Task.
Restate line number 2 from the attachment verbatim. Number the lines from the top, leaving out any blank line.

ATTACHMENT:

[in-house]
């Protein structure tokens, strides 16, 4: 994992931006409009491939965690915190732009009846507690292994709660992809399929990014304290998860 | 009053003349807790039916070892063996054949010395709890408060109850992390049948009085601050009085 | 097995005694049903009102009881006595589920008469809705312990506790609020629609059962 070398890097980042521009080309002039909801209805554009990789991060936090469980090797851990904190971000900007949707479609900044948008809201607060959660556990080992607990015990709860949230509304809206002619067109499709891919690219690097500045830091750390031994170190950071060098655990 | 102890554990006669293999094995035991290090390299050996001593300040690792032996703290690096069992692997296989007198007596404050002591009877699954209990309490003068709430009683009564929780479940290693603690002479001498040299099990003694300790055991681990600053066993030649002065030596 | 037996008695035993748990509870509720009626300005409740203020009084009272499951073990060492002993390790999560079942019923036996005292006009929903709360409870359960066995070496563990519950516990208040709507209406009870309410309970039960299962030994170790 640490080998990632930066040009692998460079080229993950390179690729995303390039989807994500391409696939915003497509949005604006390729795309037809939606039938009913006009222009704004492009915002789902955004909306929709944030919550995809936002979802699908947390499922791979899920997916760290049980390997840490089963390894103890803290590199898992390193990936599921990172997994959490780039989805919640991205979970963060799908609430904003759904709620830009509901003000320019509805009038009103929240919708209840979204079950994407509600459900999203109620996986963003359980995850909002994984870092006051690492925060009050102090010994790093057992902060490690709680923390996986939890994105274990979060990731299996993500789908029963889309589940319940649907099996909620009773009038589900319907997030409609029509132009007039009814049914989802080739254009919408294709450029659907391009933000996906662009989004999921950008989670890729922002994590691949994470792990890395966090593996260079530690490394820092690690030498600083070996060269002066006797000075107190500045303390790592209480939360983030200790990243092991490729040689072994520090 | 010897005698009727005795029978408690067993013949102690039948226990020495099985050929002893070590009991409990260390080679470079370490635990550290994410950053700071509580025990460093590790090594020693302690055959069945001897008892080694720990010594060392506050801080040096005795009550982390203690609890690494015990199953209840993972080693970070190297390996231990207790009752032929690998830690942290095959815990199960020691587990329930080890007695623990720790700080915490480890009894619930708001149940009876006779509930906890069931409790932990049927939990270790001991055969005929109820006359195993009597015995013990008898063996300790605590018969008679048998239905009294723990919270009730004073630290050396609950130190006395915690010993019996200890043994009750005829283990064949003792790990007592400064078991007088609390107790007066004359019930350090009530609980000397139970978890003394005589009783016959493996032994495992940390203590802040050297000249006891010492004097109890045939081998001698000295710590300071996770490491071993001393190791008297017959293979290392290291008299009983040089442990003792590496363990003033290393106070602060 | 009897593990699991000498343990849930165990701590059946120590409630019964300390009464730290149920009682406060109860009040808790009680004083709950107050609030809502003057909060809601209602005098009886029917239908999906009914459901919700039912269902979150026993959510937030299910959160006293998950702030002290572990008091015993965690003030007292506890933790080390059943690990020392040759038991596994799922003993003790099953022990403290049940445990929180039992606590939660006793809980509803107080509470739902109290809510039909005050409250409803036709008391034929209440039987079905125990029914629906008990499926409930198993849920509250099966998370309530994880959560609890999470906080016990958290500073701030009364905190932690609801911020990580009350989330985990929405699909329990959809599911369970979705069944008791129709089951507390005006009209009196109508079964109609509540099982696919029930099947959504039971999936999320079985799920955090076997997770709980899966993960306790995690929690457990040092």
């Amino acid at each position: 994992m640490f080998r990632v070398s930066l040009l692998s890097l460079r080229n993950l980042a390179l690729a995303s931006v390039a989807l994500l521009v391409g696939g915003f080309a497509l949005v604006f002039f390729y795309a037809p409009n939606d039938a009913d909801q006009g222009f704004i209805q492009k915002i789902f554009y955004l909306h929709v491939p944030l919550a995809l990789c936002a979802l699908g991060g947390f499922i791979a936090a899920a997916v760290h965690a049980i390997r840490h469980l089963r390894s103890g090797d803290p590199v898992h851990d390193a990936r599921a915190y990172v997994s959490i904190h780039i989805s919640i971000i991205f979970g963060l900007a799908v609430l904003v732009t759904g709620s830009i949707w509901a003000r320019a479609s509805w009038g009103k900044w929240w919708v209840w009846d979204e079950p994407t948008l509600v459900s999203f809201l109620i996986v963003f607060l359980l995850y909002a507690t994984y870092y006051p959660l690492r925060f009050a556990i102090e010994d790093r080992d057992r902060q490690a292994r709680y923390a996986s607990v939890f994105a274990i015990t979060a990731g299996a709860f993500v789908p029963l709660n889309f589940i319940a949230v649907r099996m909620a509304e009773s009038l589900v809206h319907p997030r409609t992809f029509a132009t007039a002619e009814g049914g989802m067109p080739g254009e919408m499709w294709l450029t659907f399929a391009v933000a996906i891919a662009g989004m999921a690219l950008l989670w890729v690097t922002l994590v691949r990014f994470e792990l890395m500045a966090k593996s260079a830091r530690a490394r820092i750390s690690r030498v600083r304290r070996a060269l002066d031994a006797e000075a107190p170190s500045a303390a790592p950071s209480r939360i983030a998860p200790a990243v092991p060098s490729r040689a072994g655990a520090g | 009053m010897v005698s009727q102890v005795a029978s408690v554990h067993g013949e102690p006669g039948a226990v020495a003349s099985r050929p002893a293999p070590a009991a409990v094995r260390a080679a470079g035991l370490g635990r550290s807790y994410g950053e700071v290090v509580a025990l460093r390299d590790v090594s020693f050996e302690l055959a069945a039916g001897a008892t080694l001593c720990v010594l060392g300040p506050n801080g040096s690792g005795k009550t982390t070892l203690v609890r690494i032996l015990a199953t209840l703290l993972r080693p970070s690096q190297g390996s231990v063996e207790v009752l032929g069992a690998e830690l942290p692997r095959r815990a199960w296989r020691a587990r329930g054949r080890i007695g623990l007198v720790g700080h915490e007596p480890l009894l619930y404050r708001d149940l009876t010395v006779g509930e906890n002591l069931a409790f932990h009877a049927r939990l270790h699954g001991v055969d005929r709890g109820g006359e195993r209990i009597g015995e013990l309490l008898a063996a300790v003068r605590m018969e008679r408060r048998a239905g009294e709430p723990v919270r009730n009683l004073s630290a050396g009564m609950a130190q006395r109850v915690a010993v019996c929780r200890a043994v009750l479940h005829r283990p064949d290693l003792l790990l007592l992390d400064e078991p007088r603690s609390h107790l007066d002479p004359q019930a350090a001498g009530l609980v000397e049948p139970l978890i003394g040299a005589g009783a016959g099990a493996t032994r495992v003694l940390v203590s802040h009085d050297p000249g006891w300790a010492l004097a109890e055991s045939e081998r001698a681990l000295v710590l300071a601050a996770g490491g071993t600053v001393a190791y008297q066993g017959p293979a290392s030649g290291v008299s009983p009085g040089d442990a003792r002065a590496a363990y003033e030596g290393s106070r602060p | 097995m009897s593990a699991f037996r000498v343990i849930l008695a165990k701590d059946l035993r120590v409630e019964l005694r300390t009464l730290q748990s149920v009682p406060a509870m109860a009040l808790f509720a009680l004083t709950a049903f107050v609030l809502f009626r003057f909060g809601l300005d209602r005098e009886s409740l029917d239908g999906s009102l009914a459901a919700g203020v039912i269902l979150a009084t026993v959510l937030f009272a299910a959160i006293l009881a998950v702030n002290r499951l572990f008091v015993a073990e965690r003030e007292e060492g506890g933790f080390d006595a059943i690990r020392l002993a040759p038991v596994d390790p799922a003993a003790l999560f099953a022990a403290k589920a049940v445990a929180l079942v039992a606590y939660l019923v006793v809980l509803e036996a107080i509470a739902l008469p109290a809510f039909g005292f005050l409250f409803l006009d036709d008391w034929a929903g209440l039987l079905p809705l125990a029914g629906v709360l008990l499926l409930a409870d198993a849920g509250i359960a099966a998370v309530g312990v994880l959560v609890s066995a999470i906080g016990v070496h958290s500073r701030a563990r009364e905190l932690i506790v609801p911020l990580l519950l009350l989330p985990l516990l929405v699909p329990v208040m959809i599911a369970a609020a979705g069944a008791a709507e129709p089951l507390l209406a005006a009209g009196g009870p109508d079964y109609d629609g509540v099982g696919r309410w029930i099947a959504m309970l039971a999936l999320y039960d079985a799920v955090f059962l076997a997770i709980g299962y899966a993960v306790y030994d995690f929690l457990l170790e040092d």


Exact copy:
């Protein structure tokens, strides 16, 4: 994992931006409009491939965690915190732009009846507690292994709660992809399929990014304290998860 | 009053003349807790039916070892063996054949010395709890408060109850992390049948009085601050009085 | 097995005694049903009102009881006595589920008469809705312990506790609020629609059962 070398890097980042521009080309002039909801209805554009990789991060936090469980090797851990904190971000900007949707479609900044948008809201607060959660556990080992607990015990709860949230509304809206002619067109499709891919690219690097500045830091750390031994170190950071060098655990 | 102890554990006669293999094995035991290090390299050996001593300040690792032996703290690096069992692997296989007198007596404050002591009877699954209990309490003068709430009683009564929780479940290693603690002479001498040299099990003694300790055991681990600053066993030649002065030596 | 037996008695035993748990509870509720009626300005409740203020009084009272499951073990060492002993390790999560079942019923036996005292006009929903709360409870359960066995070496563990519950516990208040709507209406009870309410309970039960299962030994170790 640490080998990632930066040009692998460079080229993950390179690729995303390039989807994500391409696939915003497509949005604006390729795309037809939606039938009913006009222009704004492009915002789902955004909306929709944030919550995809936002979802699908947390499922791979899920997916760290049980390997840490089963390894103890803290590199898992390193990936599921990172997994959490780039989805919640991205979970963060799908609430904003759904709620830009509901003000320019509805009038009103929240919708209840979204079950994407509600459900999203109620996986963003359980995850909002994984870092006051690492925060009050102090010994790093057992902060490690709680923390996986939890994105274990979060990731299996993500789908029963889309589940319940649907099996909620009773009038589900319907997030409609029509132009007039009814049914989802080739254009919408294709450029659907391009933000996906662009989004999921950008989670890729922002994590691949994470792990890395966090593996260079530690490394820092690690030498600083070996060269002066006797000075107190500045303390790592209480939360983030200790990243092991490729040689072994520090 | 010897005698009727005795029978408690067993013949102690039948226990020495099985050929002893070590009991409990260390080679470079370490635990550290994410950053700071509580025990460093590790090594020693302690055959069945001897008892080694720990010594060392506050801080040096005795009550982390203690609890690494015990199953209840993972080693970070190297390996231990207790009752032929690998830690942290095959815990199960020691587990329930080890007695623990720790700080915490480890009894619930708001149940009876006779509930906890069931409790932990049927939990270790001991055969005929109820006359195993009597015995013990008898063996300790605590018969008679048998239905009294723990919270009730004073630290050396609950130190006395915690010993019996200890043994009750005829283990064949003792790990007592400064078991007088609390107790007066004359019930350090009530609980000397139970978890003394005589009783016959493996032994495992940390203590802040050297000249006891010492004097109890045939081998001698000295710590300071996770490491071993001393190791008297017959293979290392290291008299009983040089442990003792590496363990003033290393106070602060 | 009897593990699991000498343990849930165990701590059946120590409630019964300390009464730290149920009682406060109860009040808790009680004083709950107050609030809502003057909060809601209602005098009886029917239908999906009914459901919700039912269902979150026993959510937030299910959160006293998950702030002290572990008091015993965690003030007292506890933790080390059943690990020392040759038991596994799922003993003790099953022990403290049940445990929180039992606590939660006793809980509803107080509470739902109290809510039909005050409250409803036709008391034929209440039987079905125990029914629906008990499926409930198993849920509250099966998370309530994880959560609890999470906080016990958290500073701030009364905190932690609801911020990580009350989330985990929405699909329990959809599911369970979705069944008791129709089951507390005006009209009196109508079964109609509540099982696919029930099947959504039971999936999320079985799920955090076997997770709980899966993960306790995690929690457990040092």